Online shoppers are to be better protected under new EU rules, which were approved yesterday.

The rules, which include giving customers the right to return items within two weeks if they change their mind, were approved by European Parliament yesterday.

Key Points

  • New EU rules to give online shoppers more protection
  • They include giving consumers the right to return goods within 14 days
  • The rules are to be finalised in July and implemented within two years

Consumers are poorly protected when shopping online by current EU rules, which were implemented before the digital revolution.

However, it is hoped the new rules will strengthen protection for online buyers, which in turn will boost consumer confidence, as well as cross-border trade.

The internet is the most frequently used medium for distance selling and last year 40% of EU consumers bought online goods and services over the internet, compared with only 26% in 2006.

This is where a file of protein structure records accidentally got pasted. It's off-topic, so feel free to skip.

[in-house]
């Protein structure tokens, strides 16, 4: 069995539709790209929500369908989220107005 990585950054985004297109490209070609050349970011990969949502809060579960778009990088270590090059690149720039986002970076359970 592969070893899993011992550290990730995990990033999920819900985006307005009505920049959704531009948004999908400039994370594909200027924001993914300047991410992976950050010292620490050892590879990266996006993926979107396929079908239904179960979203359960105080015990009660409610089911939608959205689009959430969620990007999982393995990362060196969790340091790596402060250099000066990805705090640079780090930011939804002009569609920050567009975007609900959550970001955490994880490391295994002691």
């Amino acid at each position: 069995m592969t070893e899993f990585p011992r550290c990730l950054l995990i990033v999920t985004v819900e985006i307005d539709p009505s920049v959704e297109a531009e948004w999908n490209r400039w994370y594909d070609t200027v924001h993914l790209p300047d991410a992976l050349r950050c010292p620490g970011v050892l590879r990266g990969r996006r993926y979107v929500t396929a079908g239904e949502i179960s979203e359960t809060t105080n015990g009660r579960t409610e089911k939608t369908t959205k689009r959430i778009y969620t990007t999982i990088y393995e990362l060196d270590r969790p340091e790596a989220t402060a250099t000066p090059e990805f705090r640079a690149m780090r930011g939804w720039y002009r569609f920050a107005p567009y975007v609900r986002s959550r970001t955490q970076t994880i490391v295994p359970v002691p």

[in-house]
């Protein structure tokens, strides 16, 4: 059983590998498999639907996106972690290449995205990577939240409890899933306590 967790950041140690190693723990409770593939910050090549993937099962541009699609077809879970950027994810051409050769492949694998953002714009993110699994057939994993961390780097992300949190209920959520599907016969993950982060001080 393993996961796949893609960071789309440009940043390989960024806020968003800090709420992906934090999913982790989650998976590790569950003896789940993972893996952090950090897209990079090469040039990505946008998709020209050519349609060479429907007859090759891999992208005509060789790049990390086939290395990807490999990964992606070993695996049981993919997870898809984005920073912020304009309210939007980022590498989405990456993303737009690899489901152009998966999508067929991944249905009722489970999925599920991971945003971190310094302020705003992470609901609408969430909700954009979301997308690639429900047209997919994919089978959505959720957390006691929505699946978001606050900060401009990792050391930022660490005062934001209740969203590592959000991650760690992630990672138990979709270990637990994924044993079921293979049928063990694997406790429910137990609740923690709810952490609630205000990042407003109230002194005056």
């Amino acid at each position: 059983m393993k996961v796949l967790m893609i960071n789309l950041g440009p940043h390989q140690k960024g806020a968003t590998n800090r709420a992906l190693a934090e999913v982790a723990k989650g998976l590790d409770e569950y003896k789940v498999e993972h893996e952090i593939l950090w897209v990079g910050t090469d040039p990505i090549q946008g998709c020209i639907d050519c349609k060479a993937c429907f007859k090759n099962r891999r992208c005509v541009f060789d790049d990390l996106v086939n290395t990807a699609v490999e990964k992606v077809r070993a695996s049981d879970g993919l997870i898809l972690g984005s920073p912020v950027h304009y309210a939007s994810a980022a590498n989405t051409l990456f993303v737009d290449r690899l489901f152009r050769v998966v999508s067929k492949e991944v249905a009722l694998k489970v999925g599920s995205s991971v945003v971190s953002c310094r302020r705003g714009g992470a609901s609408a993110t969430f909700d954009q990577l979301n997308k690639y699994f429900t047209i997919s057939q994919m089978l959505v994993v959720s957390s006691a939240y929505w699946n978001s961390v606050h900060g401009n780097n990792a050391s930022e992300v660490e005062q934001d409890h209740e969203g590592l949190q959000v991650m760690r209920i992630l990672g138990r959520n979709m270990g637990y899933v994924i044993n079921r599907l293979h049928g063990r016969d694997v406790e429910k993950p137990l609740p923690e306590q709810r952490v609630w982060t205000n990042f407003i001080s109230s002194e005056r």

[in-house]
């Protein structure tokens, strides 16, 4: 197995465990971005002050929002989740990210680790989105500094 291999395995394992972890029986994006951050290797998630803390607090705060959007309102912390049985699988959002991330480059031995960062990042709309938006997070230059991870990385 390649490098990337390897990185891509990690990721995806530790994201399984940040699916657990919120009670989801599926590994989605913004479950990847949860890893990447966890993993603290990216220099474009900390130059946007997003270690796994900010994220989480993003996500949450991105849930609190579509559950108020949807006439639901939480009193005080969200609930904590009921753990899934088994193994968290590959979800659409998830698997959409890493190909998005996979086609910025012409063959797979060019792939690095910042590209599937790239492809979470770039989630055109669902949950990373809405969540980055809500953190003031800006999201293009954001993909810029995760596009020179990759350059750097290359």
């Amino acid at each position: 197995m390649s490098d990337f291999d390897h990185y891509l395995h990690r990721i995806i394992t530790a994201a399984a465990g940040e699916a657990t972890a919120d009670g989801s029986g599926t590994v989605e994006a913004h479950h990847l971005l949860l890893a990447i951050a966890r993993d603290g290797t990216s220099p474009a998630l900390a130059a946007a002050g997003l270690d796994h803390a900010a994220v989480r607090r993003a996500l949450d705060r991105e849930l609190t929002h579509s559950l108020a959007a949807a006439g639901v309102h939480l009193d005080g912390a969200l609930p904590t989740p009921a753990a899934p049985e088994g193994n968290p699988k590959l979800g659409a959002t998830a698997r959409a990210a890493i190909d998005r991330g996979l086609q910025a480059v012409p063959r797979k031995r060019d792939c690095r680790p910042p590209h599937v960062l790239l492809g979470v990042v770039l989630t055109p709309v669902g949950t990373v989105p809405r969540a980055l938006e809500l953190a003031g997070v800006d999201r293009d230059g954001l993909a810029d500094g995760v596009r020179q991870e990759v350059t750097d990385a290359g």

The new rules are expected to receive a final approval in July and EU member states will then have two years to implement them.

What are the key new rules?

  • Consumers will now get 14 days to return goods bought online if they change their mind and they can expect a full refund within 14 days of returning the item.

    However, some items, such as car rentals, airline tickets, hotel bookings and goods which deteriorate or expire rapidly, such as food or flowers, will be exempt.

  • Goods must be delivered to the buyer within 30 days of purchase and the trader will be responsible for any damage or loss of goods during delivery.

  • Consumers must also be given clear information on the goods ordered and the price. There will also be an end to hidden charges, such as those associated with pre-ticked boxes.

Andreas Schwab, EU Parliament chief negotiator says: "We wanted to regulate mainly off-premises and distance contracts such as online trading, as this is where the most cross-border sales take place.

"We have reached a well-balanced deal which meets both calls from consumers and business interests."